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About 3.5 million Canadian adults have suffered long-term symptoms following a COVID-19 infection, according to Statistics Canada.
Among those affected, just under 80 per cent have been experiencing symptoms for six months or more.
More than 40 per cent have been suffering for a year or more.
More than half – 58.2 per cent – of those who ever reported long-term symptoms were still experiencing them in June 2023.
The 3.5 million people with long-term symptoms represent roughly one in every nine Canadian adults.
StatCan – which worked on the study with the Public Health Agency of Canada – said people under 18 were excluded from its survey.
The data were based on self-reported information and did not include blood or saliva tests to check for past or present COVID-19 infections.
According to the report, which was published today, about seven in 10 people who had symptoms in June were experiencing them “every day or almost every day” when they were “at their worst.”
Nearly half (49.7 per cent) with long-term symptoms reported no improvement over time.
Meanwhile most sufferers (66.4 per cent) said they did not receive adequate treatment or support.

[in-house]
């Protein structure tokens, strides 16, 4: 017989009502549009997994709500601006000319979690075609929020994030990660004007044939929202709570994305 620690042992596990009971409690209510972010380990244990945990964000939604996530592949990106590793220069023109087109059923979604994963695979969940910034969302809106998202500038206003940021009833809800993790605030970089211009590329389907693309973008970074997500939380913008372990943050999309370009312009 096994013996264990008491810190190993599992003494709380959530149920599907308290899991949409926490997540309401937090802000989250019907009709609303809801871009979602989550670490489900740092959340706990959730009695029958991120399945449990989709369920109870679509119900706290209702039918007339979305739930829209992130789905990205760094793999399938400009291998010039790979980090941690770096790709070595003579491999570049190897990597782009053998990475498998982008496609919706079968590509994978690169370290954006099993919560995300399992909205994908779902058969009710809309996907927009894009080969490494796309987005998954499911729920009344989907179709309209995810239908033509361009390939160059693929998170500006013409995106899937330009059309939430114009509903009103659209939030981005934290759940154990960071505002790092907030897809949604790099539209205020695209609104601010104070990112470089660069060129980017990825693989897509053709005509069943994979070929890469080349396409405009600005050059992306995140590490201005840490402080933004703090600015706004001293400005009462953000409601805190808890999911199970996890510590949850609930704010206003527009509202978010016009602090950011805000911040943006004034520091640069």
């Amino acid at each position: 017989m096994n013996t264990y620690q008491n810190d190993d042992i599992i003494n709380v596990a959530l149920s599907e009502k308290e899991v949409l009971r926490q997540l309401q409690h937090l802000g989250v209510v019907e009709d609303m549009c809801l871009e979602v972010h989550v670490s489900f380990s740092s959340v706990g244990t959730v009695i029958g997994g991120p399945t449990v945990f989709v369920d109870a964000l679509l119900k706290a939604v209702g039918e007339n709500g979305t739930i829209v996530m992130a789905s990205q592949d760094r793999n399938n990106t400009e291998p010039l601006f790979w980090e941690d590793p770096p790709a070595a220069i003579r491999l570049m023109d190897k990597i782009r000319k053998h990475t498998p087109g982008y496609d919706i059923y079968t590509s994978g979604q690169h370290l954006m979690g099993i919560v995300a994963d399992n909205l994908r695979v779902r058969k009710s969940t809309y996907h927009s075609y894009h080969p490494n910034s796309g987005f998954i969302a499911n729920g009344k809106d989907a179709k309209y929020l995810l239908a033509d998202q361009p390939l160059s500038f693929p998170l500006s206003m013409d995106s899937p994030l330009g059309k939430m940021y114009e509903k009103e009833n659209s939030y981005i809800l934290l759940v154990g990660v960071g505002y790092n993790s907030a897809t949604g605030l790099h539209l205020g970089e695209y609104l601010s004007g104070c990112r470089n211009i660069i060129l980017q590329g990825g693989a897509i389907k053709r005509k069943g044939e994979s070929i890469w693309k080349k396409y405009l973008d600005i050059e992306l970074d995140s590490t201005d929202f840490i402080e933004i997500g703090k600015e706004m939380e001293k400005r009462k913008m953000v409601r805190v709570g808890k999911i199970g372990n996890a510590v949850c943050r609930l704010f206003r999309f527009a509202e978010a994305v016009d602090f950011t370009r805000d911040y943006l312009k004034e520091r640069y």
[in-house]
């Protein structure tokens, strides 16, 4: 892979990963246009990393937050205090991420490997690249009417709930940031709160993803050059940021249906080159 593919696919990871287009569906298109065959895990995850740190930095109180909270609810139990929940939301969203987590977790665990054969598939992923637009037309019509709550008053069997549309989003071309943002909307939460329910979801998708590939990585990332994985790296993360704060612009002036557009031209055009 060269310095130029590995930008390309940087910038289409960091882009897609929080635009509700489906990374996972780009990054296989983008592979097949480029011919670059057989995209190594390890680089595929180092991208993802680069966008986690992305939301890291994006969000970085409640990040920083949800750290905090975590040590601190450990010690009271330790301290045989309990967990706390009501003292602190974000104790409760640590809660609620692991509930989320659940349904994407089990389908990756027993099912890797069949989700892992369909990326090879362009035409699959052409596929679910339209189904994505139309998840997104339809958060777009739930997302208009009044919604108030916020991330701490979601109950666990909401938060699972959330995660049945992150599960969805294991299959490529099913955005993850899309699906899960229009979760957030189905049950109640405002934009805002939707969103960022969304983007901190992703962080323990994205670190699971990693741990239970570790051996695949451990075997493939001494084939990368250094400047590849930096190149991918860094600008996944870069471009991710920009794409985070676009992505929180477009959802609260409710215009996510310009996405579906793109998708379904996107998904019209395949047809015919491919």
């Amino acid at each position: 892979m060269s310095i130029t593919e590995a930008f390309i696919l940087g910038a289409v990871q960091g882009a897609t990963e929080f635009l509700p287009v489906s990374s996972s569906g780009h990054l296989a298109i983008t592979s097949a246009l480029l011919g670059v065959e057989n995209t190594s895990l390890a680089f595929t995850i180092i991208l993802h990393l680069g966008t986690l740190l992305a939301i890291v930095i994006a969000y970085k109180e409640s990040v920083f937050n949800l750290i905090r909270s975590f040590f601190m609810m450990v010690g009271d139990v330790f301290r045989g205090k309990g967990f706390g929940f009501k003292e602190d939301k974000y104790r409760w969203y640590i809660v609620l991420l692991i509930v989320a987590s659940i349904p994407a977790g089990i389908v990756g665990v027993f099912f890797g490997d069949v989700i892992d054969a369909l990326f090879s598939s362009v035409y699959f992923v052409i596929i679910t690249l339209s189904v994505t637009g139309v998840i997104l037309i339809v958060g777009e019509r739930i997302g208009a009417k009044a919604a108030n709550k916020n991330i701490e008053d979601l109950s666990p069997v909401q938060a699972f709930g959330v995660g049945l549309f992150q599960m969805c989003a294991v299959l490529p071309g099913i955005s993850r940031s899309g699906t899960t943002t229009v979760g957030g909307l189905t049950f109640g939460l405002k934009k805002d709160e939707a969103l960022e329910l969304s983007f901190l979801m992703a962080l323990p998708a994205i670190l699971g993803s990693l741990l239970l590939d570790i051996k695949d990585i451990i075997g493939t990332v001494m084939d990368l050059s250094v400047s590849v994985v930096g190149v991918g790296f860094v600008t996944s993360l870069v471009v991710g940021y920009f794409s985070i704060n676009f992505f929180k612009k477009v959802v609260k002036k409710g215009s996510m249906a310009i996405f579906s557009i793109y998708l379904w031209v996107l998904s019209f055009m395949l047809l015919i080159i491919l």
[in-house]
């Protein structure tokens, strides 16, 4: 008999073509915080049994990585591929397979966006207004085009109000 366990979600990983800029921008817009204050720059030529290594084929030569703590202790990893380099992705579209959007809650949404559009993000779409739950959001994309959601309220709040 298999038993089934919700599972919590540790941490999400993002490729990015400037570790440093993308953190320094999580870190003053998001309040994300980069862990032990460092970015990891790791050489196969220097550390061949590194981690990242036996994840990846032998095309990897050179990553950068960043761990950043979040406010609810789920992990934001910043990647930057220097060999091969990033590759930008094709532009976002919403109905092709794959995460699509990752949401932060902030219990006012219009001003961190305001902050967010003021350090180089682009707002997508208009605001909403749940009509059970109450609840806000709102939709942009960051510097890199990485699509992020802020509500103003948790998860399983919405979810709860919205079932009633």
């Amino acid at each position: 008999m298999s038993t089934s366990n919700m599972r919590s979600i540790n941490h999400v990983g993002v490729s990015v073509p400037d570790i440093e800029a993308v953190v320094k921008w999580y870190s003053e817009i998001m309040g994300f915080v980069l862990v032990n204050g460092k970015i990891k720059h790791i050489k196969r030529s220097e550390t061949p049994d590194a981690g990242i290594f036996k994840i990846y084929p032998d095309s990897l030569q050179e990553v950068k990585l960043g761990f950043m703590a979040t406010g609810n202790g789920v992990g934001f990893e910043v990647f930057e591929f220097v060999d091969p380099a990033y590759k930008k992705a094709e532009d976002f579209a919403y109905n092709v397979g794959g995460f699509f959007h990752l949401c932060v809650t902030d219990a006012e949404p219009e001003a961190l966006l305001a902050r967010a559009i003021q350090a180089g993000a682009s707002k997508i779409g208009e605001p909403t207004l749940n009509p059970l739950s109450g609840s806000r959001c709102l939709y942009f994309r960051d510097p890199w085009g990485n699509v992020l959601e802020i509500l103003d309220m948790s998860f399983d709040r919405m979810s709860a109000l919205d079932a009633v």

Only about a fifth (21.1 per cent) said they were given adequate care.
The most common symptoms of so-called “long COVID” are shortness of breath, fatigue and cognitive dysfunction, according to the World Health Organization (WHO).
But there have been “over 200 different symptoms” reported in connection with the condition, the global body explained.
These conditions “can have an impact on everyday functioning,” WHO said.
The study found that 64.4 per cent of Canadians had either tested positive for COVID-19 or had a suspected infection.
Nearly 20 per cent of the adult population reported having two or more COVID-19 infections.
“These numbers, however, are likely an underestimate of the true number of infections by June 2023, as individuals may not always be aware that they are or have been infected," StatCan added.
The researchers also said their study appeared to show that people infected with COVID-19 earlier in the pandemic were more likely to develop long COVID.
But that cohort “also had more time since their first infection to fall ill from COVID-19 again,” they explained.
They concluded: “More sophisticated studies and analyses are required to explain the association between reinfection and the likelihood of developing long-term symptoms.”
Read more about long COVID here.
The StatCan study can be accessed here.